Luxury brands should make better use of micro influencers who have a smaller following but typically produce a higher ROI compared to that of a top league KOL. These micro-influencers have carved an exclusive niche for themselves via their editorial viewpoint and content production skills, and they enjoy a devoted and, perhaps more importantly, authentic audience.
Ashley Galina, Founder of ChoZan and Alarice International, a creative marketing solutions company in China, offers practical tips for working with micro influencers.
“To find micro influencers, you may need to turn to more niche platforms and enter the community or industry groups by yourself, so that you can develop a clear understanding of who they are,” said Galina.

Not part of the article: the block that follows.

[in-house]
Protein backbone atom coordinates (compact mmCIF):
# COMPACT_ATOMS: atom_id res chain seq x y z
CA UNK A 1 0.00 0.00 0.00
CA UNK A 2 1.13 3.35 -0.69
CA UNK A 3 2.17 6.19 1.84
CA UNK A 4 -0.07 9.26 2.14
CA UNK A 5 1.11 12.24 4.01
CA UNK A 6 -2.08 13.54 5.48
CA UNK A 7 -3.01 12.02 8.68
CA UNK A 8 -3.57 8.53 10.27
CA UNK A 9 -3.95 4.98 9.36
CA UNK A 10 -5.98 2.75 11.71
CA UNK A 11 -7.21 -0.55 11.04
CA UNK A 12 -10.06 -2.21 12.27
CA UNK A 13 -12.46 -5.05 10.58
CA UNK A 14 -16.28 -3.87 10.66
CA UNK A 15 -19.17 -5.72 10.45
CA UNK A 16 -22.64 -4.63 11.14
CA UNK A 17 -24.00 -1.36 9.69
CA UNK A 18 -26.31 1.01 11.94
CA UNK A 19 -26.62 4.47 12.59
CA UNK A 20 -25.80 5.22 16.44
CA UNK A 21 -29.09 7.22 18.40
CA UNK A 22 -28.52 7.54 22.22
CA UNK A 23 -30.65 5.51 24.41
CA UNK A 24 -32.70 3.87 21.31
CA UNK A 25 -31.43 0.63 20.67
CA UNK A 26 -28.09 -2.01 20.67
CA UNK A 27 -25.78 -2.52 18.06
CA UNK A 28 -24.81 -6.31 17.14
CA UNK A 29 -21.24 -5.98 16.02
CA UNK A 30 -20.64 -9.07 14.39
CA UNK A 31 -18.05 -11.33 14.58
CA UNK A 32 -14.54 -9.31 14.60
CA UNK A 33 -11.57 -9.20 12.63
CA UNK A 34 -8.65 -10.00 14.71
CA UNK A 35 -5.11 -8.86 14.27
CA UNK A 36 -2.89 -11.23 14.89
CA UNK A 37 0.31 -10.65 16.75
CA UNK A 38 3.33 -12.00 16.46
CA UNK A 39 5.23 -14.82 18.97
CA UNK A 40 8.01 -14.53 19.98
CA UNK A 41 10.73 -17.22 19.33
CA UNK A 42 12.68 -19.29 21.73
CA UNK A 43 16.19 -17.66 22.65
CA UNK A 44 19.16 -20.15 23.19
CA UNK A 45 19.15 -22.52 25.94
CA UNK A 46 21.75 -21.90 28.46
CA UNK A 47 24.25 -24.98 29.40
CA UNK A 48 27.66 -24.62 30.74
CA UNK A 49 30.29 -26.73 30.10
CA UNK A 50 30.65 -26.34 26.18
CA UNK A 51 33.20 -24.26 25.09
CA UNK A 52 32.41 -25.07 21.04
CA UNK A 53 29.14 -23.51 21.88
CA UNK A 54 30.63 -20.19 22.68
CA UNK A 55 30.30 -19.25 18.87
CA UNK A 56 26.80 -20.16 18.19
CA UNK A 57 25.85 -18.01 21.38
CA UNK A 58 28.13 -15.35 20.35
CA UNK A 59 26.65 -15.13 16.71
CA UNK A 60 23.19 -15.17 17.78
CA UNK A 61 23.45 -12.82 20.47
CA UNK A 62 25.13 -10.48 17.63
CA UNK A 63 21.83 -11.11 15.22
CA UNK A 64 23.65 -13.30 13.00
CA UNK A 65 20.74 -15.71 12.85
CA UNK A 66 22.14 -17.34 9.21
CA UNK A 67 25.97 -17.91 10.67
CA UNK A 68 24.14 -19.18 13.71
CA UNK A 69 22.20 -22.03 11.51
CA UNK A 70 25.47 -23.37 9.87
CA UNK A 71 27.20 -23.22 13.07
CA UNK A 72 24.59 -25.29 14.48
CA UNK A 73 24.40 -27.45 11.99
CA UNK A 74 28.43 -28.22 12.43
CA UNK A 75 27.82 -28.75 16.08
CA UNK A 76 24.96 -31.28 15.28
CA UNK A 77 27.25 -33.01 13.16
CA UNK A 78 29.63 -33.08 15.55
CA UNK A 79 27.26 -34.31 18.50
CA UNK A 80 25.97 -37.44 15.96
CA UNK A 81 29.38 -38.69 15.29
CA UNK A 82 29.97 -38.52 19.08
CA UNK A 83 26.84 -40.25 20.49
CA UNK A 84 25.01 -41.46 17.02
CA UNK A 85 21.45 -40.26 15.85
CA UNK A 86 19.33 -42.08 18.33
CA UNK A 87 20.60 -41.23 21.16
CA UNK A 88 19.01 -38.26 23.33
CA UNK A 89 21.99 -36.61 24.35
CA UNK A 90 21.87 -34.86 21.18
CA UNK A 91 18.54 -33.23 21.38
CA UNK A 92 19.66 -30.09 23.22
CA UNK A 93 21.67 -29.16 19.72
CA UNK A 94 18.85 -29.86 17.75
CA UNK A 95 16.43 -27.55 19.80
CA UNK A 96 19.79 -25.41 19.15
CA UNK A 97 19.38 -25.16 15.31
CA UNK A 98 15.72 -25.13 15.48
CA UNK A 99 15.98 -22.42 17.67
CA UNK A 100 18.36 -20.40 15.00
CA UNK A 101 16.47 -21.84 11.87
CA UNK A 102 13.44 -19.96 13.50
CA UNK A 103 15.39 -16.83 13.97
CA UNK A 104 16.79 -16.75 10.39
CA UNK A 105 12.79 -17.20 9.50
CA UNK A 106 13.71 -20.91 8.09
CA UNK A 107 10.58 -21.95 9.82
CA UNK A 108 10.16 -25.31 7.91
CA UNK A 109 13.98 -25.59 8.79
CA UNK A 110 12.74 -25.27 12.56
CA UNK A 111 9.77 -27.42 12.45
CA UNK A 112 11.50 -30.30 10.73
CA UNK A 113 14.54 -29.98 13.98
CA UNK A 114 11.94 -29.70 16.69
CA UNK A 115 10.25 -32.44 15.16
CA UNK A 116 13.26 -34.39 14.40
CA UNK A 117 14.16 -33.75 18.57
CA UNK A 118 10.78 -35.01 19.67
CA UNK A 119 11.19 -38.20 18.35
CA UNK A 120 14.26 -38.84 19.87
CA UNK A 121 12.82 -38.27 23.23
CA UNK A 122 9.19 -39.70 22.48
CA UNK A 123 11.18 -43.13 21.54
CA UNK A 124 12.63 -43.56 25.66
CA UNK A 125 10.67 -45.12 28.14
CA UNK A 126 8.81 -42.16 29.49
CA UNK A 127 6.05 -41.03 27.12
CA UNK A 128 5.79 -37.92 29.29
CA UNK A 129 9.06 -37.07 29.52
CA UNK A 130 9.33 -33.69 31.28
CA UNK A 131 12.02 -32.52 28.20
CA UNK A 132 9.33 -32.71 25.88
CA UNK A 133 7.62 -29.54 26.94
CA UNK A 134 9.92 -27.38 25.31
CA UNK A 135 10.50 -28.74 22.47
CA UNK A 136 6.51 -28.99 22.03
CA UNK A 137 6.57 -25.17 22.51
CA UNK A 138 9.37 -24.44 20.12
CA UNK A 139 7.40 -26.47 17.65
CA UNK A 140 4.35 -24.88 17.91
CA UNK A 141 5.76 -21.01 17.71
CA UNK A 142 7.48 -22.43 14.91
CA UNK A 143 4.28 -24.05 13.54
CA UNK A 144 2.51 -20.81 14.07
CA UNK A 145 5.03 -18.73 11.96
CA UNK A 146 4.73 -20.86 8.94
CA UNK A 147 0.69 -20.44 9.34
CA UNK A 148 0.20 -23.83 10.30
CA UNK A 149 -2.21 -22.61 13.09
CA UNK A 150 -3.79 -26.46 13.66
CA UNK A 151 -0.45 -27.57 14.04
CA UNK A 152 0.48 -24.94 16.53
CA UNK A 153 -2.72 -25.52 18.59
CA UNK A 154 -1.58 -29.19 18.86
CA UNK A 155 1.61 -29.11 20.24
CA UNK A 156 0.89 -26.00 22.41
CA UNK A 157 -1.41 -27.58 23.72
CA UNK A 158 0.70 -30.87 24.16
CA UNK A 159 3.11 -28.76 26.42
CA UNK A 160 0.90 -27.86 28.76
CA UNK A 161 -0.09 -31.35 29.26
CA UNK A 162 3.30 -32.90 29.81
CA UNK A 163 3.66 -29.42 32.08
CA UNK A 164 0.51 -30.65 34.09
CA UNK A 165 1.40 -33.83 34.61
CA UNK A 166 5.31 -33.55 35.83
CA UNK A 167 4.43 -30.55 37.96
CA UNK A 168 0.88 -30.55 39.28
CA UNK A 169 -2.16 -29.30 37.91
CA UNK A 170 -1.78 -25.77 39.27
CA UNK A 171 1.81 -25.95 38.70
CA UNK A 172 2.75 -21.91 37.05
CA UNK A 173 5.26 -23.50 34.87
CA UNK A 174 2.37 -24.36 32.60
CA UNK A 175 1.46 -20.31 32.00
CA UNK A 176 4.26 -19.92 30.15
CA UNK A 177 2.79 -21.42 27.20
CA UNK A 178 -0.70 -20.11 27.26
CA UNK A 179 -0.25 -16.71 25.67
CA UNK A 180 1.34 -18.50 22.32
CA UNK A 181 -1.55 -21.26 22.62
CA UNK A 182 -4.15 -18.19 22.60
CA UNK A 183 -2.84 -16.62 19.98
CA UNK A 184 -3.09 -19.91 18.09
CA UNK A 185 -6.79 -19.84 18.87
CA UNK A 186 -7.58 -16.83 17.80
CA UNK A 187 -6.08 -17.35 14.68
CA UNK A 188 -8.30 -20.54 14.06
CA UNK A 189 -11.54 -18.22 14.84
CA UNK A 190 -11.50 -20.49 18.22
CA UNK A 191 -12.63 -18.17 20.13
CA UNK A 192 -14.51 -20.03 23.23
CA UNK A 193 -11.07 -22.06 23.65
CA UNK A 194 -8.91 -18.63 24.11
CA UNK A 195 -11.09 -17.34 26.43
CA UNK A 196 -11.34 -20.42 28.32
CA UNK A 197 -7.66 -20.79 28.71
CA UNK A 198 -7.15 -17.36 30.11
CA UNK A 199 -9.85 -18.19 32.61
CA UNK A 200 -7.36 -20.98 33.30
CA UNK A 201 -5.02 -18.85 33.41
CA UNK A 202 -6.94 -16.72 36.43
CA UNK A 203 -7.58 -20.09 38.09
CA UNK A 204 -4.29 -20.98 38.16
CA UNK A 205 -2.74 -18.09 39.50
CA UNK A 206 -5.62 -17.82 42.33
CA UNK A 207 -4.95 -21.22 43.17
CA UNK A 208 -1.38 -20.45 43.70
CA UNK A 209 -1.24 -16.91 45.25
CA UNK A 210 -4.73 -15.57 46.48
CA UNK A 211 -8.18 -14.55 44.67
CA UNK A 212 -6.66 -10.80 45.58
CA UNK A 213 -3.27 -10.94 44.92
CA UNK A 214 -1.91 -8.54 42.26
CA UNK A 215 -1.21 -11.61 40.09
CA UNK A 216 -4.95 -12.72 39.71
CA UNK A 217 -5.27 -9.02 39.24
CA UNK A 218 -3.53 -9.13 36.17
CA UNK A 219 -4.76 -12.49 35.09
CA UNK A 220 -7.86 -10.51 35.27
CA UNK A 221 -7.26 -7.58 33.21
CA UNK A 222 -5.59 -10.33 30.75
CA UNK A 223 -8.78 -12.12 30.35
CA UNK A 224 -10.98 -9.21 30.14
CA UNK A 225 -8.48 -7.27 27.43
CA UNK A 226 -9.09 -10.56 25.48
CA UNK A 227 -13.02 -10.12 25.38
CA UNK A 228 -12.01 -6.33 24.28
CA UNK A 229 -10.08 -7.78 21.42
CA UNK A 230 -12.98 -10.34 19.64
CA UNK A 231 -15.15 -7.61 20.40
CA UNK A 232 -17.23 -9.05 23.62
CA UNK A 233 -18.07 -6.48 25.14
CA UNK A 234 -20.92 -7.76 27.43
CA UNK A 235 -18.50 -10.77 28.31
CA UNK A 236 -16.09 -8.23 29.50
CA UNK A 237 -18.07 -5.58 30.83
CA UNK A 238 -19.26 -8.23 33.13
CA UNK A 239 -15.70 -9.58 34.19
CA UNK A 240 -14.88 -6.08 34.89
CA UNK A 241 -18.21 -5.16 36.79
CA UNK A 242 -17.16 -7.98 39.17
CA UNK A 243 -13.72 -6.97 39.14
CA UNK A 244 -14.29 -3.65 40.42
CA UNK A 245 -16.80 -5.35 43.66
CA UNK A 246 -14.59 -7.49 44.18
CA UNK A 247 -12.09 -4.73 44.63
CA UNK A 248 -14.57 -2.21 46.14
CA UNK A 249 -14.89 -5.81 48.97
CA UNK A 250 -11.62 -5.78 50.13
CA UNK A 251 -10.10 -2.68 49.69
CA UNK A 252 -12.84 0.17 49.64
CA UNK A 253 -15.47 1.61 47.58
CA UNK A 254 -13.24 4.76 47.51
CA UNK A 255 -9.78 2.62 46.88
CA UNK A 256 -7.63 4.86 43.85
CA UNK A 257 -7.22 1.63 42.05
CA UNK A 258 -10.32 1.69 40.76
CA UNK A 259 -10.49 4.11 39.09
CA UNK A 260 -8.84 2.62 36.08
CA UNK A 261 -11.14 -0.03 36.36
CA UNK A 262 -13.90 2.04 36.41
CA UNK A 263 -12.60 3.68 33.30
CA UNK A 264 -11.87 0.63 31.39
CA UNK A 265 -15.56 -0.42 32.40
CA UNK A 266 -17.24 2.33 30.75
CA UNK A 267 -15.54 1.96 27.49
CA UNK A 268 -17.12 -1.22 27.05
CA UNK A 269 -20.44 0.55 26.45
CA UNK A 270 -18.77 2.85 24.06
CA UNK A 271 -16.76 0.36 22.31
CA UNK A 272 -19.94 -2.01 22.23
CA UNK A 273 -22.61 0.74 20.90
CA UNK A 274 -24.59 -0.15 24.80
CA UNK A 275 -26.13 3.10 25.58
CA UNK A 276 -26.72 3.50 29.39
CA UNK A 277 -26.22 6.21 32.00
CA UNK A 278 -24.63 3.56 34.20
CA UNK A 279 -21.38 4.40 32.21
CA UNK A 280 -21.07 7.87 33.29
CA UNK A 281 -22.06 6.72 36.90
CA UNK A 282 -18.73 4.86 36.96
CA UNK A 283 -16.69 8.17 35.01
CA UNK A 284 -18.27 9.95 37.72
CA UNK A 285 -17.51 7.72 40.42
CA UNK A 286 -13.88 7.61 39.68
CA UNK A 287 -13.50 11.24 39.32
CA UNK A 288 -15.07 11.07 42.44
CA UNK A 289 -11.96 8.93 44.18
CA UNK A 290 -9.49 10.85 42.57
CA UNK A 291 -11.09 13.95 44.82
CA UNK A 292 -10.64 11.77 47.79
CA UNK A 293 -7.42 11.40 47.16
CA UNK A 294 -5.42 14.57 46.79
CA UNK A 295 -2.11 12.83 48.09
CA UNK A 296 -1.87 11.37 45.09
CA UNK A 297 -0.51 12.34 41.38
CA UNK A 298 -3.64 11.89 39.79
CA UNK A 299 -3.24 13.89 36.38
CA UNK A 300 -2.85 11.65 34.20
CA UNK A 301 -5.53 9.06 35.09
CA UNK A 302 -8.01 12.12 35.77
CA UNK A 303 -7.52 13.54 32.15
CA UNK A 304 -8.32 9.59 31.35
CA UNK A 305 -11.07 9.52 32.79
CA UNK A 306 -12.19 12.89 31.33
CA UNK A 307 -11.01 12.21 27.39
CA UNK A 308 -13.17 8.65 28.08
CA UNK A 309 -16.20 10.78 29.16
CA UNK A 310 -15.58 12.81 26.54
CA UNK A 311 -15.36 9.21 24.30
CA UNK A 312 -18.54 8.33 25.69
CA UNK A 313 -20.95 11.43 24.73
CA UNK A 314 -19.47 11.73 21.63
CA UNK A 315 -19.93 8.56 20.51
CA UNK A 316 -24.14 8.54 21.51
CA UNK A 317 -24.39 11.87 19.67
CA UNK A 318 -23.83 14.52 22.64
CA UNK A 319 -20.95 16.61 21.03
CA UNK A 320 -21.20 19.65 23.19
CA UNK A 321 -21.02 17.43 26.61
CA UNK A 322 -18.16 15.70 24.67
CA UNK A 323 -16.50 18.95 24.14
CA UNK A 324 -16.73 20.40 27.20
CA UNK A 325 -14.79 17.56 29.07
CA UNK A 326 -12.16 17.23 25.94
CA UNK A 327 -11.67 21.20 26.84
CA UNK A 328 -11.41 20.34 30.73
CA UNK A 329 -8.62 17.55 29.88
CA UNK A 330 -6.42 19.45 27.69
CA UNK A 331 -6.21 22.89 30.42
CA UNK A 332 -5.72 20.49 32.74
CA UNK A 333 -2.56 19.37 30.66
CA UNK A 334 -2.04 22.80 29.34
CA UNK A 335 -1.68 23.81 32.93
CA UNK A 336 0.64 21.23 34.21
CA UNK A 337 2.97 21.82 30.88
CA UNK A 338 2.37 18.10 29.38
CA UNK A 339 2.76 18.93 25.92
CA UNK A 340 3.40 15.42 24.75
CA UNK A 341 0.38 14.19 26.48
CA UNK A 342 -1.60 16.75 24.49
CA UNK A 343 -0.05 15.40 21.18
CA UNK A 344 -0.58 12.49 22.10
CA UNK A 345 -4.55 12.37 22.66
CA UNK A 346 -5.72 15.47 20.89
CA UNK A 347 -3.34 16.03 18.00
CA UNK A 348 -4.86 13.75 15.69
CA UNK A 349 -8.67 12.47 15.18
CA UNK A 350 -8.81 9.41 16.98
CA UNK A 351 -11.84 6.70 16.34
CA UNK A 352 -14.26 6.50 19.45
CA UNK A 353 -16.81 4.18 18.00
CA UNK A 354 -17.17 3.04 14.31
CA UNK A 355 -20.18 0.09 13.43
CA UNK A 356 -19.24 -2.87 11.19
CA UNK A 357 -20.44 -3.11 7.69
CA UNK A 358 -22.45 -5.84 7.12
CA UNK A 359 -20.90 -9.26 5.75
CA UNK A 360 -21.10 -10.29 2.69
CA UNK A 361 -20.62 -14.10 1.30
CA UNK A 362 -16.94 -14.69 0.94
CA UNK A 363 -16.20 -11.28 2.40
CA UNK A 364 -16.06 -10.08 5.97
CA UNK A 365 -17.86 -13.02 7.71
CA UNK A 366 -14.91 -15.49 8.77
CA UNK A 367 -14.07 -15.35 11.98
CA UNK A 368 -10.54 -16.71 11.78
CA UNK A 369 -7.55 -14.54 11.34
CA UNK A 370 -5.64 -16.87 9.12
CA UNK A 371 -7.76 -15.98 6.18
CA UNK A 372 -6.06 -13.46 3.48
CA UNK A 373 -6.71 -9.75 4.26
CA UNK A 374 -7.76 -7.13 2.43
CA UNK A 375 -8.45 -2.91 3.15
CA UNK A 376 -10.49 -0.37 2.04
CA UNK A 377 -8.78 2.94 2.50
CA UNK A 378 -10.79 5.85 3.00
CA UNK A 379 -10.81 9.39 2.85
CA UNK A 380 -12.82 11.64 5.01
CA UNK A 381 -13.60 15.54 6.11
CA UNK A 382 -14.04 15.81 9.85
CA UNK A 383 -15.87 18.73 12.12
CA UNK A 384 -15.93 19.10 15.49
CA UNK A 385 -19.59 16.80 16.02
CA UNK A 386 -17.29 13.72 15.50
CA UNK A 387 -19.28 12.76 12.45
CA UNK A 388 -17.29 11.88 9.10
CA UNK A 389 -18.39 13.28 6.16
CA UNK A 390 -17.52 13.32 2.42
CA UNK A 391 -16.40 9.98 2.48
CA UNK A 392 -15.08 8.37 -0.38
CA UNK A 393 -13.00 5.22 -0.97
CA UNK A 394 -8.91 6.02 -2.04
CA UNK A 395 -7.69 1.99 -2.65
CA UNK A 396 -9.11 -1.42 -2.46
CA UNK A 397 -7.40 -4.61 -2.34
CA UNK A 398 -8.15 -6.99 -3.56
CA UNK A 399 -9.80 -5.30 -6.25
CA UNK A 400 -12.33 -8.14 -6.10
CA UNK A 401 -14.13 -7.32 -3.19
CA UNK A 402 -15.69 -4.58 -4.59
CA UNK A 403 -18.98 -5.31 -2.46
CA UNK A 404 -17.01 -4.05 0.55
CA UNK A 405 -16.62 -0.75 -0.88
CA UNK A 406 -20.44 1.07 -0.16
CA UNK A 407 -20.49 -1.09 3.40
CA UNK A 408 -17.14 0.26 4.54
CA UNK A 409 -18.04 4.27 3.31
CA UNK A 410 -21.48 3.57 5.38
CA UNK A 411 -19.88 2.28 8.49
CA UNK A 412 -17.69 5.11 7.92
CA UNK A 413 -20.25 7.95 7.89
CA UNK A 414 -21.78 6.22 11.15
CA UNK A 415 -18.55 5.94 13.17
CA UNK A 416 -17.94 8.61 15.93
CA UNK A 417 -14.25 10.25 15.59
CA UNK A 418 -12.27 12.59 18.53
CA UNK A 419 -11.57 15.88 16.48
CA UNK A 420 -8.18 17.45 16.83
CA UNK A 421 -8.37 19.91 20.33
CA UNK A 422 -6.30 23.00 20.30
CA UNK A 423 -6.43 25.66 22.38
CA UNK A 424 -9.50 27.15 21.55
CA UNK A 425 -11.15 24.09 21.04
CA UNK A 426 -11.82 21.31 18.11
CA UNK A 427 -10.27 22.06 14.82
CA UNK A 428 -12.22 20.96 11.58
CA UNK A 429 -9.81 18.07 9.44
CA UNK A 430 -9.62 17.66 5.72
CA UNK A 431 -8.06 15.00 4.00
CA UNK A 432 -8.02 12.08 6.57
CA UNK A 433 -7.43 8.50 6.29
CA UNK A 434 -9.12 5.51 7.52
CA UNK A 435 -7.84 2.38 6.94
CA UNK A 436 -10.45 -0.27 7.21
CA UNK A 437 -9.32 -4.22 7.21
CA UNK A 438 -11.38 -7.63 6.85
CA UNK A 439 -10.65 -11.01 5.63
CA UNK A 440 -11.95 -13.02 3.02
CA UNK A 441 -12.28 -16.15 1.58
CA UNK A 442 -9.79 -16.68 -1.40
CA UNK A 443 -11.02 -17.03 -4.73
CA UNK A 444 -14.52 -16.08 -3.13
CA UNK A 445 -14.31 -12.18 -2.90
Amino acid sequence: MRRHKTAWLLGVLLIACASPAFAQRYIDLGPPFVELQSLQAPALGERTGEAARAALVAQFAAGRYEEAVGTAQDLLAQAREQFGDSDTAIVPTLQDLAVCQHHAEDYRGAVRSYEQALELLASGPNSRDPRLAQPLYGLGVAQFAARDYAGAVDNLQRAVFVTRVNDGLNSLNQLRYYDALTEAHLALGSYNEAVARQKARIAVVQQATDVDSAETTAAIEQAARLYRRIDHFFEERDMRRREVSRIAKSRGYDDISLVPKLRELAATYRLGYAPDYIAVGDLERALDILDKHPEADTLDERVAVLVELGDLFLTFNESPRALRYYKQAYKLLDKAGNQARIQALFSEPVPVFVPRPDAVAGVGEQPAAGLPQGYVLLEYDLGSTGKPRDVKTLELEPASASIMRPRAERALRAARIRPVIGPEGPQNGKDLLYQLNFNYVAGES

“The next step is to nurture this relationship. The most important thing is that brands or advertisers should treat them with respect and courtesy.”
Finally, luxury brands should focus less on the number of micro-influencers to work with but more on maximizing the lifetime value of each influencer. The notion of trust is the commodity on which the whole market operates and that takes time to build. Instead of hoping for “quick value”, focusing on gaining steady returns over time is the key. KOL Marketing in China
About the author KOL Marketing in China
Preeti Kumar is the Head of Strategy at 31Ten, a digital agency based in Shanghai. Her expertise lies in full stack brand leadership, digital marketing, and online growth strategies. KOL Marketing in China
Disclaimer KOL Marketing in China
This article was originally published on Jing Daily. KOL Marketing in China